The Bochum and Lodz teams both resolved issues with their cars and ran much faster to make up lost time. At the Tennant Creek control point, Eindhoven, Bochum and Arrow were all ahead of the pace. The rest of the field will have to work harder (and use more energy) to get to Adelaide by 2 pm on Friday..

So far, the highest scores are from cars carrying four or five people. Eindhoven, capable of carrying five, is in the lead, with UNSW and Iowa State (each carrying four) sitting in second and third. UNSW is ahead of Iowa due to their choice of a smaller battery pack (meaning less external energy used). Two seat cars such as Arrow are struggling to keep up, using more external energy for fewer people transported.

One team increasing its rank substantially is Bochum who, having resolved some issues with their electronics, transported one person to Katherine, then two people to Daly Waters and then four to Tennant Creek. While they’ve used a significant amount of energy to do so, it will be interesting to see how far up the ranks they can get before the end of the event.

Looking ahead to Day 3, the pace will start to matter more - teams will need to increase their speed to get to Adelaide in time, and with the rain and cloud cover, it may be necessary to carry fewer people to do so. With about half the field having passed Tennant Creek, the next control stop is Barrow Creek—cars on the pace will arrive at 10:18 am - where the teams will check in and we’ll discover whether the Cruisers will charge every night.

Day 1: Darwin to Katherine

Dr David Snowdon, A/Prof Peter Pudney

The RACV Cruiser Class is about building efficient, practical cars. While it's important for the cars to get to Adelaide by the end of the event (Friday, 2 pm), the outcome of the event is determined by how many people can be transported, for the least amount of external energy. Teams may choose to re-charge their car's battery from an external source, but this will reduce their score. Teams may also choose to transport more people, which will increase the score.

On Day 1 of the 2017 Bridgestone World Solar Challenge we've seen that this is far from a solved problem. Today the configuration of the cars became apparent (see the attached table).

Some cars are capable of carrying five people (allowing for many people to be transported), others are only capable of carrying two (resulting in a lighter car).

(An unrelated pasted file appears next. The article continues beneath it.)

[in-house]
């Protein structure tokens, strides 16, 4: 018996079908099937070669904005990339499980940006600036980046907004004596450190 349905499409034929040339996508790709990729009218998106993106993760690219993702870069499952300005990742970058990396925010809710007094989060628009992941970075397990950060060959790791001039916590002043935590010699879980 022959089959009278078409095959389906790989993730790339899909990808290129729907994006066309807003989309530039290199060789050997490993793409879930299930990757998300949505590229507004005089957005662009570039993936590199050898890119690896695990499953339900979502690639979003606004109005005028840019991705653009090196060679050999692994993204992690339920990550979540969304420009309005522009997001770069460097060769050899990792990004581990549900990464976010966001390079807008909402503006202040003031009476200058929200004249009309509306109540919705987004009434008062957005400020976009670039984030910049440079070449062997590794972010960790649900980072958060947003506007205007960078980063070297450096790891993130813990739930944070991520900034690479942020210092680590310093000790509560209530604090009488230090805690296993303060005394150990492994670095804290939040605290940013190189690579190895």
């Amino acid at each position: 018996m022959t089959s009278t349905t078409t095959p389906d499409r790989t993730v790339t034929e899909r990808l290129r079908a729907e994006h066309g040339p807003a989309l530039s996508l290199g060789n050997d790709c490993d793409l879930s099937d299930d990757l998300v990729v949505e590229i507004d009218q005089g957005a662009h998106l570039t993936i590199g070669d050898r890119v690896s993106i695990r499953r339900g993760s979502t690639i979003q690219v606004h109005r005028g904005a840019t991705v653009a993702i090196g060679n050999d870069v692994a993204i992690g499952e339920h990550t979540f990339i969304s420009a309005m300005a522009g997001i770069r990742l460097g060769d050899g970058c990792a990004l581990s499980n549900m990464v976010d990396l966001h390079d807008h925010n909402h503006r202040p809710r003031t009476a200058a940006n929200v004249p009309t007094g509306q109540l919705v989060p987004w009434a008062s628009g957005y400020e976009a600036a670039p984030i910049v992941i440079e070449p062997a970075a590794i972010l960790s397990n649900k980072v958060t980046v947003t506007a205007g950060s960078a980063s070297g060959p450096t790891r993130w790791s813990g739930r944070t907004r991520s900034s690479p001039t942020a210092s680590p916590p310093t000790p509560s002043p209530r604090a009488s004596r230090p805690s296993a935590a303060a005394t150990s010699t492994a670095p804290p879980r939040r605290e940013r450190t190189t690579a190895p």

Even more varied is the battery mass, and the consequent energy stored in the battery.
Each time a team re-charges from an external source, it is assumed that the team have added a full charge -- increasing their energy use. The size of the batteries varies wildly - STC-2 Nikola carry just 6.1 kWh, compared with 16.3 kWh for the Apollo team.

The last important factor to consider is the 'pace' - the average speed required to arrive in Adelaide by the curfew of 2 pm on Friday afternoon. Teams ahead of the pace may be able to later slow down to conserve energy. Teams behind the pace will need to use more energy to catch up. This pace gives only a rough guide to how teams should be proceeding - teams might also vary their speed to improve the operating efficiency of their car, or to maximise the amount of sunlight they collect.

Eindhoven's Stella Vie dominated Day 1 of the event, arriving at the Katherine control point at 1:29 pm - one minute ahead of the pace - carrying five people over the 322 km distance (1610 person-km), the maximum of any team in to Katherine. All other teams that arrived at the control point were behind by up to an hour, and will need to use more energy to catch up (although the start procedures and Darwin traffic may slowed some teams). The teams carried between one (HS Bochum) and five (Eindhoven) people, with most carrying between two and four. Lodz out-performed several teams who carried more people due to their smaller battery pack (which means the car has used less external energy so far).

While we've now discovered how many people the teams intend to carry, we still do not know how often they will re-charge, and this is key to their efficiency. When the teams arrive at the Daly Waters control stop, around 8:30 am on Monday, their official observer will report whether the team re-charged the car's battery during the night. If teams are able to avoid that external energy use by relying on their solar panel, they'll have a critical advantage in the days to come.

Team

Name

Seats

Battery Mass (kg)

Battery Specific Energy (Wh/kg)

Battery Capacity (kWh)

Battery Capacity per Person (kWh/kg)

05

SunSPEC

2

57.9

250

14.5

7.2

09

PrISUm

4

45.0

250

11.3

2.8

11

HS Bochum SolarCar Team

4

58.8

250

14.7

3.7

14

Flinders Automotive Solar Team

3

118.7

250

29.7

9.9

23

University of Tehran Solar Car Team

4

96.6

250

24.2

6.0

30

Clenergy Team Arrow

2

61.0

250

15.2

7.6

35

IVE Solar Car Team

2

30.3

250

7.6

3.8

40

Solar Team Eindhoven

5

30.5

250

7.6

1.5

42

TAFE SA

2

119.0

125

14.9

7.4

45

Lodz Solar Team

5

29.0

250

7.2

1.4

49

STC-2 Nikola

2

24.6

250

6.1

3.1

75

UNSW Solar Racing Team Sunswift

4

42.3

250

10.6

2.6

94

University of Minnesota Solar Vehicle Project

2

27.0

250

6.8

3.4

95

Apollo Solar Car Team

2

65.2

250

16.3

8.1